Budding R&B songstress NIKI and Floridian indie-rap star Dominic Fike took the stage for the second night of this year’s Extravaganza concert on Sunday, May 16, as they performed and answered student-submitted questions, and had some pressing inquiries of their own. (Why is our school mascot a Gaucho? Isn’t that culturally insensitive? Dominic Fike wants to know.)
Appearing on camera in a stylish and impeccably-accessorized ensemble, NIKI, a 22-year-old Jakarta native, kicked off the first half of the show with a synth-heavy track from her 2020 debut album, “Moonchild,” called “Switchblade,” a melodic pop song about her flourishing career and making her own luck in the world.
Instead of waiting until the end of her setlist to interact with the audience, NIKI took questions from fans after the end of almost every song, adding that she was “really bummed” to not be able to perform live and see everyone’s faces.
The 88rising signee opened her Q&A with a series of hot takes and controversial opinions, revealing that she would most likely study psychology as a UC Santa Barbara student even though she found the subject to be “basic” (“I just called out every psychology major ever!”) and proclaiming that she had finally come to terms with the fact that “pancakes are just too soggy and [she] can never finish them no matter what the fixings are.”
Returning to the microphone for an emotional rendition of “Lose,” a stirring piano serenade about a volatile relationship, NIKI then reached deeper into her discography to perform “urs,” an acoustic-driven number from her 2019 EP “wanna take this downtown?” and “still one of [her] favorite tunes that [she] ever wrote.”
The “Indigo” singer continued to answer questions throughout the night, endorsing the baggy clothing aesthetic as the fashion trend of the moment and deciding on “Jacquelyn” as the ideal name for a boat (“The name just sounds really expensive to me”).
NIKI closed out her set with a stripped-down production of “La La Lost You,” a two-in-one ode to a past lover and Los Angeles nights, and “lowkey,” a sleek and romantic record, before signing off with a kiss.
Following a brief intermission, the cameras refocused on a dimly lit space with exposed brick walls as Fike materialized on-screen singing “The Kiss of Venus,” a reinvented cover of the original ballad by legendary Beatles member Paul McCartney.
The 25-year-old songwriter, whose breakout hit “3 Nights” has been certified platinum by the Recording Industry Association of America, introduced his band and encouraged the audience to settle in with “snacks, soda pop, cigarettes” before performing the Kenny Beats-assisted “Phone Numbers,” a pop-rap song about Fike’s unexpected rise to stardom.
He then transitioned into an explosive rendition of “Babydoll,” a rock-n-roll-inspired love anthem, and “Westcoast Collective,” a nostalgic record about his childhood, both tracks from his 2018 EP “Don’t Forget About Me, Demos.”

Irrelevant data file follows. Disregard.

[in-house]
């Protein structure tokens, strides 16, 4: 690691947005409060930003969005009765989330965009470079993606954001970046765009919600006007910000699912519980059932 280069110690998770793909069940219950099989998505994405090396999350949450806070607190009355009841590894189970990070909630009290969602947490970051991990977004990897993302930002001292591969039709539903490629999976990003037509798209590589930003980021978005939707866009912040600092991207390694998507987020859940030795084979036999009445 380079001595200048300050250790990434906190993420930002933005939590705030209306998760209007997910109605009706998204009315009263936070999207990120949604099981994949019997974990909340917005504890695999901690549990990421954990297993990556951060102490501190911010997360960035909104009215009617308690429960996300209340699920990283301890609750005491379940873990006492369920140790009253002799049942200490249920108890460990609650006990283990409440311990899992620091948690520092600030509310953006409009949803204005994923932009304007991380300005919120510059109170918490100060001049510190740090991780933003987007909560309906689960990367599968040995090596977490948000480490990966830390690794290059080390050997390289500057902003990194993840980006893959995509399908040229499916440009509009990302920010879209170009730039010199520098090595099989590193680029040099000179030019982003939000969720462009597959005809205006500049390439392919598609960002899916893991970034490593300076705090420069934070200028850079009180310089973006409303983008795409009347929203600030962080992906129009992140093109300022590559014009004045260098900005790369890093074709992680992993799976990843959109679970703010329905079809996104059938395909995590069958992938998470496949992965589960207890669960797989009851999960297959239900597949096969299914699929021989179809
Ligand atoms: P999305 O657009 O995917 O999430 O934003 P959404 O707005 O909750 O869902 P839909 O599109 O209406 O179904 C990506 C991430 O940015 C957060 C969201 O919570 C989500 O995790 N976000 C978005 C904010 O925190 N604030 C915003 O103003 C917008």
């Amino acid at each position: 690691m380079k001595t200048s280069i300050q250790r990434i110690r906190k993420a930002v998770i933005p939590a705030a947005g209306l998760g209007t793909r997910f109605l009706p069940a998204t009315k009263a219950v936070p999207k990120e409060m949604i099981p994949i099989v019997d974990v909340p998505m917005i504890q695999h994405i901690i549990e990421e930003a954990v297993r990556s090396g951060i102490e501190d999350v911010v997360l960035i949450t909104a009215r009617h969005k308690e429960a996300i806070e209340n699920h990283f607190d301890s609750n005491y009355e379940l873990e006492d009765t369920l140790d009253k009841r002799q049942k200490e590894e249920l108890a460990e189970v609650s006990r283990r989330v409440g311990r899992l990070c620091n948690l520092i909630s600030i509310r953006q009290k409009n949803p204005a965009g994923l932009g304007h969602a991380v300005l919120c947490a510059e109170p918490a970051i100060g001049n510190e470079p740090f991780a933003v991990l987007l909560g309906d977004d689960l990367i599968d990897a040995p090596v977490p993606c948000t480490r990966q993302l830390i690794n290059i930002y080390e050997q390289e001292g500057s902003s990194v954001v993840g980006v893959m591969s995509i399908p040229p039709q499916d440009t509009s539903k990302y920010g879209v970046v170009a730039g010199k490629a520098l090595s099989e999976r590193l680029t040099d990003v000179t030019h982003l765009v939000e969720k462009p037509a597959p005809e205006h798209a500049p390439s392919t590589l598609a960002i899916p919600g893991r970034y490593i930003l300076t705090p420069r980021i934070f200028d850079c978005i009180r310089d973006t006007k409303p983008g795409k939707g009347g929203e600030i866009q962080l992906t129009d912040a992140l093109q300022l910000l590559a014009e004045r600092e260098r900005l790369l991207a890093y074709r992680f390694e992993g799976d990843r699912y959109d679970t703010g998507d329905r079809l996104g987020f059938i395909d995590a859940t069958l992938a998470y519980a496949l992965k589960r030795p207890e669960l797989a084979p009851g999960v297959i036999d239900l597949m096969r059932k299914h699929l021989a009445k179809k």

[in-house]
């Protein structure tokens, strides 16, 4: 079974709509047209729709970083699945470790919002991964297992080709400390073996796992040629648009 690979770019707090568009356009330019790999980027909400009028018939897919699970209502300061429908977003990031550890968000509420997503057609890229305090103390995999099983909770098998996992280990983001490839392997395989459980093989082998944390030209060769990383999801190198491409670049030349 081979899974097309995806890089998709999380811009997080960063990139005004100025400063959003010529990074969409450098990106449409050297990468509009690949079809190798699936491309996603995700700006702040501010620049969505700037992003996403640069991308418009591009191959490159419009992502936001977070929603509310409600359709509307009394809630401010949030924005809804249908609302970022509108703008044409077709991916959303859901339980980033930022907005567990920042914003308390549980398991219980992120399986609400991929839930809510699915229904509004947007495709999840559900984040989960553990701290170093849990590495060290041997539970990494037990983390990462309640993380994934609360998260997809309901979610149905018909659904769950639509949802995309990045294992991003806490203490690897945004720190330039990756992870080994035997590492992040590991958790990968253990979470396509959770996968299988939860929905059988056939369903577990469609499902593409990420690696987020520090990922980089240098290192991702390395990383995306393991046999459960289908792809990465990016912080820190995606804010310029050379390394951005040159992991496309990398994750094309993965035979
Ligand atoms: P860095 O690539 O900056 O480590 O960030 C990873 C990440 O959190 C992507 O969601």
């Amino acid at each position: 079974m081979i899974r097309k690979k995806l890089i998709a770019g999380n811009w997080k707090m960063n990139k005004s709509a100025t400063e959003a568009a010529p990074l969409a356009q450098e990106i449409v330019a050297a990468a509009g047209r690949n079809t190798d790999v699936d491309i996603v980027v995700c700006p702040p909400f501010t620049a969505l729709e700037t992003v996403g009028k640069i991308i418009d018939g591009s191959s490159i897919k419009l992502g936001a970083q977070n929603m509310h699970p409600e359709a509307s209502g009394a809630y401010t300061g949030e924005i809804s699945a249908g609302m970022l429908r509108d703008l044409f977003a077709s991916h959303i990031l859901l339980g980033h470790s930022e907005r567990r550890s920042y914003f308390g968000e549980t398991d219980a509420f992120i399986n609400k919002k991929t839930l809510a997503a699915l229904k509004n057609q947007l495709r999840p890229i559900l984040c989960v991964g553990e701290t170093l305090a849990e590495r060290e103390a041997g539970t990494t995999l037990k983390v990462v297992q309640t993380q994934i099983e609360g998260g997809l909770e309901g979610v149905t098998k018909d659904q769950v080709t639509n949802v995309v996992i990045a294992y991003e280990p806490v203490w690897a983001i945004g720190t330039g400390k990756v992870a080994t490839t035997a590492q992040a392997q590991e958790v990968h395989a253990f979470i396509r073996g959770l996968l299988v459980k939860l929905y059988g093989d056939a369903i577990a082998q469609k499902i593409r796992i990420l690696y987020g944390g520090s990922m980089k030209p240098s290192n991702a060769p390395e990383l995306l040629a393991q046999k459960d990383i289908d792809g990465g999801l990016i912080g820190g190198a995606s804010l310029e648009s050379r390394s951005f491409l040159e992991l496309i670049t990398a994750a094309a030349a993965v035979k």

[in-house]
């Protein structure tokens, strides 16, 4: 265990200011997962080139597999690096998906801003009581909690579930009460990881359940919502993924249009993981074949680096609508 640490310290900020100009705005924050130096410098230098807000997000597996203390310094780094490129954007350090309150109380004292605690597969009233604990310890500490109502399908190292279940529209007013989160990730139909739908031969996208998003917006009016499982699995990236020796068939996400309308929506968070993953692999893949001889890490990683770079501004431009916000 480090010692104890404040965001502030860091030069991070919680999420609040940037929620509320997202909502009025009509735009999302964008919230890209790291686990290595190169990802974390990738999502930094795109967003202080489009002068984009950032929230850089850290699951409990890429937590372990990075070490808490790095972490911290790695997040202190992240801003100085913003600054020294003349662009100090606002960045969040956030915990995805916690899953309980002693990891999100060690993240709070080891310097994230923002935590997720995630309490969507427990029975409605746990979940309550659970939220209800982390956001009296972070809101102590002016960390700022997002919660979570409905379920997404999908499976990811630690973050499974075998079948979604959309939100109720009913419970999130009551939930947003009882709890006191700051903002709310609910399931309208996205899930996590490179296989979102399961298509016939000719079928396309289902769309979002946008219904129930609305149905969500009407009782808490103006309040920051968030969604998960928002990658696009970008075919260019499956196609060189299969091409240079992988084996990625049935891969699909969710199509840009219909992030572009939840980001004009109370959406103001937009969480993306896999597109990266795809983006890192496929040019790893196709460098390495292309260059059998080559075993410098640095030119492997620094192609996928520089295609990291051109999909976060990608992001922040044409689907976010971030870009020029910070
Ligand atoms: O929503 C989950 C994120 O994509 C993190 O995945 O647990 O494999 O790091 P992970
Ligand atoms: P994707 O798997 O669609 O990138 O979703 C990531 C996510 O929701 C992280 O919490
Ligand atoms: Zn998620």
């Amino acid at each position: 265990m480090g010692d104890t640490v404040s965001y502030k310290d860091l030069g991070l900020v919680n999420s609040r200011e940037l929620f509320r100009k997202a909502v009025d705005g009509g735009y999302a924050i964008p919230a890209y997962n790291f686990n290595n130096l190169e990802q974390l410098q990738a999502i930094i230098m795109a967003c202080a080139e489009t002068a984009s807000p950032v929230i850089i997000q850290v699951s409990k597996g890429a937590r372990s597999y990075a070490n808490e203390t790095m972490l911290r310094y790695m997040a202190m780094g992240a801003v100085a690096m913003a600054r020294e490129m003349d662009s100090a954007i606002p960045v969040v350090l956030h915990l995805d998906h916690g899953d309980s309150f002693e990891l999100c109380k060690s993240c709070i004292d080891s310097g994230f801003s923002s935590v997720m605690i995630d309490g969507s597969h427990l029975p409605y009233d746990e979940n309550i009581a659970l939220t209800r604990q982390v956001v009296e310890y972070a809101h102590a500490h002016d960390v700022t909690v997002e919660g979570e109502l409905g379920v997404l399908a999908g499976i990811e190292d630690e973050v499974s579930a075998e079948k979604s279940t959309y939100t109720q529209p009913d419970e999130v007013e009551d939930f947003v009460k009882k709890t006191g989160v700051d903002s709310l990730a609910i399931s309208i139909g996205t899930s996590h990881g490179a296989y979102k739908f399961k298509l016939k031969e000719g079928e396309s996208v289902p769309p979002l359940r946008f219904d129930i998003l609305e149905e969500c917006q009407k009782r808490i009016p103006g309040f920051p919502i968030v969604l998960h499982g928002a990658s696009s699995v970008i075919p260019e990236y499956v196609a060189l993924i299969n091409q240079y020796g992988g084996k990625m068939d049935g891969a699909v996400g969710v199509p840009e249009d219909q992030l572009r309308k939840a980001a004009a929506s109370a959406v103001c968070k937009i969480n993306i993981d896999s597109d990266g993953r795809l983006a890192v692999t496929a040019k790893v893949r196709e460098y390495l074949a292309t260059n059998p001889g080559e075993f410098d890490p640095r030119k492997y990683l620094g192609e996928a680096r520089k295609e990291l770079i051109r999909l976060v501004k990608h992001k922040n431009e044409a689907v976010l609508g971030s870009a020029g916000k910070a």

After closing out the songs with a self-affirming “Sheeeeeesh!,” the latest in slang that TikTok has bestowed upon Gen-Z, Fike told the audience that he is trying to get better at using the social media app. “Follow me on TikTok at @chillguymike, that’s my real burner account,” he added (This claim is yet to be verified).
The singer, who first garnered attention within the music industry after uploading demos to SoundCloud in 2017, jumped right back in with a fiery mashup of “Superstar Sh*t” and “Why,” two songs from his 2020 debut project “What Could Possibly Go Wrong?,” while his raspy vocals amplified over the percussive instrumentals.
After taking a moment to do a power stance, a trick that he had heard about in an interview with the Foo Fighters, Fike pulled out a couple of tracks from his back catalog, “Falling Asleep” and “Batshit,” revealing that he wrote both of the songs in his bedroom five years ago.
“Thank you for having me, UC Santa Barbara,” he cut in as he adjusted his microphone and fixed his guitar strap. “We’ll talk about the name of the mascot and see if we can change it,” he added, “because what’s up with that? We’ll talk about whether or not that’s racist after the show.”
Fike wrapped up his appearance backstage where he was joined by A.S. Program Board Special Events Assistant Kim Kryshak for a virtual Q&A session.
A guitarist since he was ten years old, Fike said that he has been practicing the trumpet and the piano during quarantine and that he plans to work those sounds into his next release.
“I usually start with one instrument and I’ll find a little melody. I feel like I’m really good at melodies and I always keep building on the notes until I sit back and listen and I’m like, ‘Wow! I just made this genre,’ so yeah, I’ve just been playing around with stuff.”
He added that, when he was starting out as a rapper, he would focus on the lyrics before the accompaniment, but his approach has since shifted. “Now, I’ll mumble gibberish until the words fit in there, you know?”
Fike, like every other musician whose live gigs came to a crashing halt a year ago, is eager to hit the road again and perform new songs, citing New Zealand as one of his most-anticipated stops.
“They moshed to my song ‘Socks’ [in New Zealand]. They just go crazy over anything because not a lot of people come through.”
Of course, the “Açaí Bowl” singer couldn’t log out without getting some answers about the school’s controversial mascot. Upon being informed that the word “gauchos” refers to the nomadic horsemen of the South American pampas, Fike managed to squeeze out a well-intentioned yet decidedly lukewarm “Go Gauchos!”
Your move, UCSB.